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Campus Security: In-House or Contract?

NCJ Number
Campus Law Enforcement Journal Volume: 34 Issue: 6 Dated: November/December 2004 Pages: 10-12,14
Eugene J. Friedman
Karen E. Breseman
Date Published
November 2004
4 pages
This article examines the decisionmaking process for colleges and universities when determining the appropriate security force to put in place, sworn officers or an unarmed security force, and determining if the unarmed security force selected will consist of in-house or privately-contracted employees.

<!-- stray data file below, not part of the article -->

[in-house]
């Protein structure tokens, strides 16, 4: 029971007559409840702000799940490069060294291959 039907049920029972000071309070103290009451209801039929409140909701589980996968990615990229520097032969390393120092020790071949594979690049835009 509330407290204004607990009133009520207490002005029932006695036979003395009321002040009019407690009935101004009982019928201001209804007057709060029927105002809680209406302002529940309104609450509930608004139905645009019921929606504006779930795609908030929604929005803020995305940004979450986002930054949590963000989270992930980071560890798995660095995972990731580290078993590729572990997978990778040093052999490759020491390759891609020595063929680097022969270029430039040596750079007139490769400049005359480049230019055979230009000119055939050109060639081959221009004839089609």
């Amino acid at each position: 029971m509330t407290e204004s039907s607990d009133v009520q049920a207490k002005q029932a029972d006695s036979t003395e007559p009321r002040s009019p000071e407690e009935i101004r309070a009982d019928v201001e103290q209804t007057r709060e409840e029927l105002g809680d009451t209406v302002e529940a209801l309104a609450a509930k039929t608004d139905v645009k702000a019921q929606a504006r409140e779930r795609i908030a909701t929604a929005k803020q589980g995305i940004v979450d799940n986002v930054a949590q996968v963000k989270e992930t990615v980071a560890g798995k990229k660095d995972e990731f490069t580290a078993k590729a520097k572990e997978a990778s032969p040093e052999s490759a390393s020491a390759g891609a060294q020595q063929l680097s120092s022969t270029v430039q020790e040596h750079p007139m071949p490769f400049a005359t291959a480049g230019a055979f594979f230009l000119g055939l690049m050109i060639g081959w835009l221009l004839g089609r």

Deciding on what type of security force, either sworn officers or unarmed security is best-suited for a college or university rests on the institution's own distinctive requirements. There are several variables for consideration, such as crime rate, location, tradition, politics, administration preference, and function. If an institution decides that sworn police officers are not required, then an unarmed security force will most likely be the choice. The next decision to follow will be whether these officers will be in-house employees or contracted out. This article presents arguments in favor of an outside, private contractor by describing the Savannah College of Art and Design’s (SCAD) security department which consists of a contracted security force with close to 200 officers. SCAD has been recognized by students and others for its value and effectiveness. It is summarized that if a contracted security force is properly established and supervised control will not be lost, and to ensure performance, the contract should be clearly articulated as to the expectations and job performance standards, as well as penalties for performance failure.